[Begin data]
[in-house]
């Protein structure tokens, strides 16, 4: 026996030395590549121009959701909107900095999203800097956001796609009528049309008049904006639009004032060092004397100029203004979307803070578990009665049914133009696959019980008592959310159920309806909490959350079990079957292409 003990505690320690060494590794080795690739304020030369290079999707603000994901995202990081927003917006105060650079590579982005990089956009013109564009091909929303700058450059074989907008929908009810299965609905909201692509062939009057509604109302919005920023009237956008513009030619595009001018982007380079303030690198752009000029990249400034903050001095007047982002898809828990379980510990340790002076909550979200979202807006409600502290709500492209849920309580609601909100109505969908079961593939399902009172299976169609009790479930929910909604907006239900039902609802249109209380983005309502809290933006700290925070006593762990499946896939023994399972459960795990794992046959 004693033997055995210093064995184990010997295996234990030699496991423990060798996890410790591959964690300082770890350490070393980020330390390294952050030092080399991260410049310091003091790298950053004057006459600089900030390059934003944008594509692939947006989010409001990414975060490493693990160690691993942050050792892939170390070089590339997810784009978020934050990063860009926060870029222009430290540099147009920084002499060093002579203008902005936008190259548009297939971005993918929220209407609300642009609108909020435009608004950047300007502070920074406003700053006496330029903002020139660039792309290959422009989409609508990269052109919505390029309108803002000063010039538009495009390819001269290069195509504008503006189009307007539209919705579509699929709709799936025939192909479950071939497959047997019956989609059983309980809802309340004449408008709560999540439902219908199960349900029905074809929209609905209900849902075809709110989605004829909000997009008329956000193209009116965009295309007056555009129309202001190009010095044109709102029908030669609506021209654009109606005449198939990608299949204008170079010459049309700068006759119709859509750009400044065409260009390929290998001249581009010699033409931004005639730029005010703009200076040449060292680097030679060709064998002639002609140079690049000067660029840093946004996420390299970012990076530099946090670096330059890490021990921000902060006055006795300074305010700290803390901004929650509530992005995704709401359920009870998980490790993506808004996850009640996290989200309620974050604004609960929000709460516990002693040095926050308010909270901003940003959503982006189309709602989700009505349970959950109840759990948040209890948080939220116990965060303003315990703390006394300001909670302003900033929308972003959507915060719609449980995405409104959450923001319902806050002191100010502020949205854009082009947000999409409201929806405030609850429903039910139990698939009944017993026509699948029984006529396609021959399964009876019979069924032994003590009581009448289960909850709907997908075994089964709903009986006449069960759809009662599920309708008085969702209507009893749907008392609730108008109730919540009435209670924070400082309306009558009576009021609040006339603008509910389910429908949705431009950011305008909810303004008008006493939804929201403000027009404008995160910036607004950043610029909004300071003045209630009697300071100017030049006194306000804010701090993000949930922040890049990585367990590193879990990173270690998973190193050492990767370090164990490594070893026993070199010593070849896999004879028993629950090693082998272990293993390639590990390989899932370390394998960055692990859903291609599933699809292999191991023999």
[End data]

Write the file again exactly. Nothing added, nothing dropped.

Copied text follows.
[in-house]
């Protein structure tokens, strides 16, 4: 026996030395590549121009959701909107900095999203800097956001796609009528049309008049904006639009004032060092004397100029203004979307803070578990009665049914133009696959019980008592959310159920309806909490959350079990079957292409 003990505690320690060494590794080795690739304020030369290079999707603000994901995202990081927003917006105060650079590579982005990089956009013109564009091909929303700058450059074989907008929908009810299965609905909201692509062939009057509604109302919005920023009237956008513009030619595009001018982007380079303030690198752009000029990249400034903050001095007047982002898809828990379980510990340790002076909550979200979202807006409600502290709500492209849920309580609601909100109505969908079961593939399902009172299976169609009790479930929910909604907006239900039902609802249109209380983005309502809290933006700290925070006593762990499946896939023994399972459960795990794992046959 004693033997055995210093064995184990010997295996234990030699496991423990060798996890410790591959964690300082770890350490070393980020330390390294952050030092080399991260410049310091003091790298950053004057006459600089900030390059934003944008594509692939947006989010409001990414975060490493693990160690691993942050050792892939170390070089590339997810784009978020934050990063860009926060870029222009430290540099147009920084002499060093002579203008902005936008190259548009297939971005993918929220209407609300642009609108909020435009608004950047300007502070920074406003700053006496330029903002020139660039792309290959422009989409609508990269052109919505390029309108803002000063010039538009495009390819001269290069195509504008503006189009307007539209919705579509699929709709799936025939192909479950071939497959047997019956989609059983309980809802309340004449408008709560999540439902219908199960349900029905074809929209609905209900849902075809709110989605004829909000997009008329956000193209009116965009295309007056555009129309202001190009010095044109709102029908030669609506021209654009109606005449198939990608299949204008170079010459049309700068006759119709859509750009400044065409260009390929290998001249581009010699033409931004005639730029005010703009200076040449060292680097030679060709064998002639002609140079690049000067660029840093946004996420390299970012990076530099946090670096330059890490021990921000902060006055006795300074305010700290803390901004929650509530992005995704709401359920009870998980490790993506808004996850009640996290989200309620974050604004609960929000709460516990002693040095926050308010909270901003940003959503982006189309709602989700009505349970959950109840759990948040209890948080939220116990965060303003315990703390006394300001909670302003900033929308972003959507915060719609449980995405409104959450923001319902806050002191100010502020949205854009082009947000999409409201929806405030609850429903039910139990698939009944017993026509699948029984006529396609021959399964009876019979069924032994003590009581009448289960909850709907997908075994089964709903009986006449069960759809009662599920309708008085969702209507009893749907008392609730108008109730919540009435209670924070400082309306009558009576009021609040006339603008509910389910429908949705431009950011305008909810303004008008006493939804929201403000027009404008995160910036607004950043610029909004300071003045209630009697300071100017030049006194306000804010701090993000949930922040890049990585367990590193879990990173270690998973190193050492990767370090164990490594070893026993070199010593070849896999004879028993629950090693082998272990293993390639590990390989899932370390394998960055692990859903291609599933699809292999191991023999």